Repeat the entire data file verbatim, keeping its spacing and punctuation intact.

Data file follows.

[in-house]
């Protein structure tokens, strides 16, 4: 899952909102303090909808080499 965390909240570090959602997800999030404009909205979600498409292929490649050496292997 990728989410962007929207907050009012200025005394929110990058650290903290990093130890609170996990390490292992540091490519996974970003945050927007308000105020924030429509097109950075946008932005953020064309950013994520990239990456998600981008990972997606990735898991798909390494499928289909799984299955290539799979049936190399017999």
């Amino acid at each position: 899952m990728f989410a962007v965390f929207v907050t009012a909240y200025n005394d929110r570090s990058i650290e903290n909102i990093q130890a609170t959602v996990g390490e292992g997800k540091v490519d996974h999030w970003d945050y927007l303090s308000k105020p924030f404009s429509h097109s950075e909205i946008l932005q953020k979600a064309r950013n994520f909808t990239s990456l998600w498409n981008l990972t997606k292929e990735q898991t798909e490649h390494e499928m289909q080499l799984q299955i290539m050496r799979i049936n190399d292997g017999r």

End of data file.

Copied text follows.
[in-house]
């Protein structure tokens, strides 16, 4: 899952909102303090909808080499 965390909240570090959602997800999030404009909205979600498409292929490649050496292997 990728989410962007929207907050009012200025005394929110990058650290903290990093130890609170996990390490292992540091490519996974970003945050927007308000105020924030429509097109950075946008932005953020064309950013994520990239990456998600981008990972997606990735898991798909390494499928289909799984299955290539799979049936190399017999």
């Amino acid at each position: 899952m990728f989410a962007v965390f929207v907050t009012a909240y200025n005394d929110r570090s990058i650290e903290n909102i990093q130890a609170t959602v996990g390490e292992g997800k540091v490519d996974h999030w970003d945050y927007l303090s308000k105020p924030f404009s429509h097109s950075e909205i946008l932005q953020k979600a064309r950013n994520f909808t990239s990456l998600w498409n981008l990972t997606k292929e990735q898991t798909e490649h390494e499928m289909q080499l799984q299955i290539m050496r799979i049936n190399d292997g017999r």